The NBA will fine Mark Cuban $600,000 for his comments on tanking by Brad WashingtonAs we approach and eventually pass the NHL Trade Deadline, there will be plenty of speculation about deals that could happen. There will also be plenty of deals that go from rumor to realized, and we’re going to be keeping track of all the madness. Keep in mind, the deadline doesn’t pass until 3pm ET on Monday Feb. 26th, so the closer we get to that the crazier things will get.
OAKLAND, CA - MAY 14: Kawhi Leonard No. 2 of the San Antonio Spurs grabs his legs after an injury in Game One of the Western Conference Finals against the Golden State Warriors during the 2017 NBA Playoffs on May 14, 2017 at ORACLE Arena in Oakland, California. NOTE TO USER: User expressly acknowledges and agrees that, by downloading and or using this photograph, user is consenting to the terms and conditions of Getty Images License Agreement.
It won’t be as magical as the 1980 team, but Team USA needs a miracle to earn gold in South Korea. Things are off to a better start in the medal tournament than to start round-robin play, as Team USA experienced a goal explosion against Slovakia. The 5-1 victory punches the American’s ticket to the next round of the tournament, where the second-seeded Czech Republic buzzsaw awaits.
Muck Rack makes it simple to find people, tweets, or articles that mention any name, keyword, company, hashtag etc. We've compiled this guide to help you make the most of your search.
Selecting a term
Start searching tweets, articles from media outlets, articles mentioned in tweets, journalists'
names, titles and bios with some suggested searches:
Companies or Topics (e.g. iPhone, Microsoft)
Phrases (e.g. "cloud computing") — use quotes to keep the terms together
Twitter handles (e.g. @username) — returns those who have mentioned or replied to
Names (e.g. "David Pogue")
Hashtags (e.g. #sxsw, #london2012)
Bio details (e.g. vegan, Olympics, father)
Muck Rack's Advanced Search allows for many boolean operators.
Find results that mention multiple specified terms, use AND or
+. For example, ensure each result contains both Elon Musk and Mark Zuckerberg by
searching Musk AND Zuckerberg or Musk + Zuckerberg.
Use the operators OR or , to broaden your search when you'd like either of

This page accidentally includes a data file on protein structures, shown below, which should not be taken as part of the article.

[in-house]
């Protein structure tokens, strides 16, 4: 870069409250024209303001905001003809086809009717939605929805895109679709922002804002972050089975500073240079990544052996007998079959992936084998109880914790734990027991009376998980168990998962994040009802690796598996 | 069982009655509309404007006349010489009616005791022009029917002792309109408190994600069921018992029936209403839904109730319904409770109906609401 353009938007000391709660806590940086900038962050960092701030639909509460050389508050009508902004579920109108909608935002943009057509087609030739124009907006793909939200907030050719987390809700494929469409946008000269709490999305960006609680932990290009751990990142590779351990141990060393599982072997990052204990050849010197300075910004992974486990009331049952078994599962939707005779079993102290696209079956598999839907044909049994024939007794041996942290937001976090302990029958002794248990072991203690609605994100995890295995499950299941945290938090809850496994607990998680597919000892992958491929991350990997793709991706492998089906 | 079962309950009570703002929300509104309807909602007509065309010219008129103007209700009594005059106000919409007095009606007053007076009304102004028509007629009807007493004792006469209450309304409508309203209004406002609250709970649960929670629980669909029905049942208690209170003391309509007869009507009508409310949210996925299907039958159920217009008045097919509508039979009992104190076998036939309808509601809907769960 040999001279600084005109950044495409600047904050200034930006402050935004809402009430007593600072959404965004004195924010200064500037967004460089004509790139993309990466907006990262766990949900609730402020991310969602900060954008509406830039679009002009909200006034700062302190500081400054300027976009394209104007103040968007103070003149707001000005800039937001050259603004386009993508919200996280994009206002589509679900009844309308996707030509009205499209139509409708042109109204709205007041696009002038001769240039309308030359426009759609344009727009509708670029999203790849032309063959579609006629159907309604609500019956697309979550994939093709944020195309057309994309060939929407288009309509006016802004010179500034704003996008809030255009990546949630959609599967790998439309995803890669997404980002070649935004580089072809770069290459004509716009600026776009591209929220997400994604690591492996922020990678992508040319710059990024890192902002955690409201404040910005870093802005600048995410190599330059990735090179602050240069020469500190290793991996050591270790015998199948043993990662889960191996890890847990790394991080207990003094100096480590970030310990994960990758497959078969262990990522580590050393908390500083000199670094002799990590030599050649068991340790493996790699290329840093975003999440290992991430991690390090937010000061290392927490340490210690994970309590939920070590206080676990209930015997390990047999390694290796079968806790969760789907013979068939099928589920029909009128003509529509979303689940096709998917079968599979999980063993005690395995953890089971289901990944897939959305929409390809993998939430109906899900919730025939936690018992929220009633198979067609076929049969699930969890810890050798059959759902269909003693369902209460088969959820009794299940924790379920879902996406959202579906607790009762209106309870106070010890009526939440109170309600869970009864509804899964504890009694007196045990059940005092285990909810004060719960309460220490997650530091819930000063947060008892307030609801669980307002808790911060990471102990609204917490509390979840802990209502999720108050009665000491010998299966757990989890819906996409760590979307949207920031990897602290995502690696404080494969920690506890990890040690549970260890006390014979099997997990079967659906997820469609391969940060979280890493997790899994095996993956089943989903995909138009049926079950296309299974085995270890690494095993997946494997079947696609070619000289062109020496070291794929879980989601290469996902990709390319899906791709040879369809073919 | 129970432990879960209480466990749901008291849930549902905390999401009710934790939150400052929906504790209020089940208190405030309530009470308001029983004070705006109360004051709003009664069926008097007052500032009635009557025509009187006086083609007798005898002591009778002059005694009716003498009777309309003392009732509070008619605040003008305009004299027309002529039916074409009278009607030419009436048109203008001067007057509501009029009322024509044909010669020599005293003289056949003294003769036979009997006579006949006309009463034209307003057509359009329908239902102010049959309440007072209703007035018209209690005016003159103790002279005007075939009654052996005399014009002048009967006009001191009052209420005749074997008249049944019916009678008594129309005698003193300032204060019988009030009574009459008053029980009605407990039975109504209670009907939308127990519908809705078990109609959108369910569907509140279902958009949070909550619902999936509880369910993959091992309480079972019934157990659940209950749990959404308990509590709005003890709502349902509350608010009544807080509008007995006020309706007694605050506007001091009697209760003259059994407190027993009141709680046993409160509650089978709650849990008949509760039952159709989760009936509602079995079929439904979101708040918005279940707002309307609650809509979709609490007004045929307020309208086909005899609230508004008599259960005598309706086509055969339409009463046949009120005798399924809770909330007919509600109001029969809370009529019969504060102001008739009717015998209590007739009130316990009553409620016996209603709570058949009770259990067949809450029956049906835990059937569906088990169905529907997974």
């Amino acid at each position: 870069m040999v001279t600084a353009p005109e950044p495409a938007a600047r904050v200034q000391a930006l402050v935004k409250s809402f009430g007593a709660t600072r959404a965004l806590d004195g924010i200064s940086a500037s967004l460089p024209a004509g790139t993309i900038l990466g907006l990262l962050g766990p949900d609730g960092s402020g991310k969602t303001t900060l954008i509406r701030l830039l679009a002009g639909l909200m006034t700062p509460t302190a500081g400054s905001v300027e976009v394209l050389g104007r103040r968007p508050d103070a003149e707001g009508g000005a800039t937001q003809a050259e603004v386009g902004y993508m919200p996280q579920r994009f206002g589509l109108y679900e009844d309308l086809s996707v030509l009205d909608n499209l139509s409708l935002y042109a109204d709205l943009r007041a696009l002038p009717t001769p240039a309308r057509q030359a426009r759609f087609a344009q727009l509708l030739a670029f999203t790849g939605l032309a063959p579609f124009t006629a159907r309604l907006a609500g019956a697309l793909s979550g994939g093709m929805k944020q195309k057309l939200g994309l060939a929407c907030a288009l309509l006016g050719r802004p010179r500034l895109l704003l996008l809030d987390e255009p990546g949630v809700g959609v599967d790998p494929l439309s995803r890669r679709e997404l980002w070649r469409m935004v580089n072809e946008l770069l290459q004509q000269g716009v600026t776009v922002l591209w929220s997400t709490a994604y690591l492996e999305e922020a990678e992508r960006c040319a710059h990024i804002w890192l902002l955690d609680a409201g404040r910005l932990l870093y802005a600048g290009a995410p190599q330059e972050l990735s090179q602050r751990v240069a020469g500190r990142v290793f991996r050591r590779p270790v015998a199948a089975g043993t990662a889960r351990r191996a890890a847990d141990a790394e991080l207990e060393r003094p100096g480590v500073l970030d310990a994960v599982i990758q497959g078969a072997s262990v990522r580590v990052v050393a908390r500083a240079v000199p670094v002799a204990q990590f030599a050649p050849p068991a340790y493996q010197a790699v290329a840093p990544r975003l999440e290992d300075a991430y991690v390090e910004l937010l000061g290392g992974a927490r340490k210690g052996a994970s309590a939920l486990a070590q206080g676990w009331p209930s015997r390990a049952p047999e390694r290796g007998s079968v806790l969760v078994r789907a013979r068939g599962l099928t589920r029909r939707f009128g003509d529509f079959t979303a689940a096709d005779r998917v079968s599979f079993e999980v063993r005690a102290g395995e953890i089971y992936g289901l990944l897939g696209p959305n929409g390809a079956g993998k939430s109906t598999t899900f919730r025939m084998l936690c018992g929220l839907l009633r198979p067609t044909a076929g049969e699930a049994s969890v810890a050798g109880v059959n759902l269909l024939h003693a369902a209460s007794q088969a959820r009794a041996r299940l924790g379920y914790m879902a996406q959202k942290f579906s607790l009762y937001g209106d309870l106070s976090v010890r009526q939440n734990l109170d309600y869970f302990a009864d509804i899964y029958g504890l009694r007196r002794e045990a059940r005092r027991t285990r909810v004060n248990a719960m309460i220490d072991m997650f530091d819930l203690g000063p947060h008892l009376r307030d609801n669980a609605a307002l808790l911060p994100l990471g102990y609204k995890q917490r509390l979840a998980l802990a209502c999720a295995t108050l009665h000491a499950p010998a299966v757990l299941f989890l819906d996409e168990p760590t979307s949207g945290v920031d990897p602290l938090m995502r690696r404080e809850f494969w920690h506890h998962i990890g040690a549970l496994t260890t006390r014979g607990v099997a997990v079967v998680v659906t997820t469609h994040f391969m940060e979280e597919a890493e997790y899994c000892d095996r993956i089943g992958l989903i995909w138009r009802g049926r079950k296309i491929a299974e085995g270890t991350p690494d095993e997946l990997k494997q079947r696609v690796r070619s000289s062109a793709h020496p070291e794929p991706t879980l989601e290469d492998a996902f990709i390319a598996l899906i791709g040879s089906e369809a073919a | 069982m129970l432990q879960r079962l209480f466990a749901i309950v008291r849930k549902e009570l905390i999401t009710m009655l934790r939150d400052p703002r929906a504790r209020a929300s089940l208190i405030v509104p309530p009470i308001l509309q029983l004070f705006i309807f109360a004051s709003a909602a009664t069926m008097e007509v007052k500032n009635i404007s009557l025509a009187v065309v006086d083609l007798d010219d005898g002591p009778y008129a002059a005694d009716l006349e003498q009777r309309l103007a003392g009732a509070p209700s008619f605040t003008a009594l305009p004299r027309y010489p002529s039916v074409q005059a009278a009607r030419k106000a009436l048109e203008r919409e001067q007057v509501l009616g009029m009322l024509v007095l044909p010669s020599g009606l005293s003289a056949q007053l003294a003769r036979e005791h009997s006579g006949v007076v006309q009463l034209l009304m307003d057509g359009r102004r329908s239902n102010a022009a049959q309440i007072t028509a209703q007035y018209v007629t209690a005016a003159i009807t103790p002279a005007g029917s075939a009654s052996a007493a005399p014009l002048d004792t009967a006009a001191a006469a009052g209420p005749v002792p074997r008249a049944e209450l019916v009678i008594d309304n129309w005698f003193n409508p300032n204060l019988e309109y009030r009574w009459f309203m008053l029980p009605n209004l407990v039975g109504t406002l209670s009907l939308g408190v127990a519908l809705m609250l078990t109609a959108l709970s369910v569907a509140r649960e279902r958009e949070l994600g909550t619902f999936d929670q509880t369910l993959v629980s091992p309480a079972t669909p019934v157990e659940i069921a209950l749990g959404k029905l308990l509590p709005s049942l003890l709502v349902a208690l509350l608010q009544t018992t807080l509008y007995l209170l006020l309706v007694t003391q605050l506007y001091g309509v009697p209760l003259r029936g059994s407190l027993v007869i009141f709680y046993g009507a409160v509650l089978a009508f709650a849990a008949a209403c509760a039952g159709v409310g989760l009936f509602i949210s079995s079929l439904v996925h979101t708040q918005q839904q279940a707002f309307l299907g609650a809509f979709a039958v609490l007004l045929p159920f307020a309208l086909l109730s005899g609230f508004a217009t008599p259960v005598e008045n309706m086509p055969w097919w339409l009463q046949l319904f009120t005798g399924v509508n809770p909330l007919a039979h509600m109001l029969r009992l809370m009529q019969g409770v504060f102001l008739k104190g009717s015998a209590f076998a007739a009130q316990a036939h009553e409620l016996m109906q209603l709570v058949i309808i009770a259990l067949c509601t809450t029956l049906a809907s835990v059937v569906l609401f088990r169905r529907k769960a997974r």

multiple terms to appear in results. (This is the default behavior of our search when no operators
are used). For example, results will contain either cake or cookie by searching cake OR cookie or cake,cookie
Use NOT or - to subtract results from your search. For
example, searching Disney will yield results about the Walt Disney Company as well as Walt Disney
World Resort. To exclude mentions of Disney World, search for Disney -World or Disney
When using one of these operators with a phrase, enclose it in quotation marks. For example, you can
find results about smartphones excluding Apple's iPhone 4S by searching smartphone -"iPhone
Exact case matching or punctuation
If you're searching for a brand name or keyword that relies on specific punctuation marks or capitalization, you can
find results that match your exact query by adding matchcase: before the keyword you're searching for, like matchcase:E*TRADE .
Use parentheses to separate multiple
boolean phrases. For example, to find journalists talking about having fun in Disney World or
Disneyland, search for ("disney world" OR disneyland) AND fun.
An asterisk can be used to search for any variation of a root word truncated by the asterisk. For example, searching for admin* will return results for administrator, administration, administer, administered, etc.
A near operator is an AND operator where you can control the distance between the words. You can vary the distance the near operation uses by adding a forward slash and number (between 0-99) such as strawberries NEAR/10 "whipped cream", which means the strawberries must exist within 10 words of "whipped cream".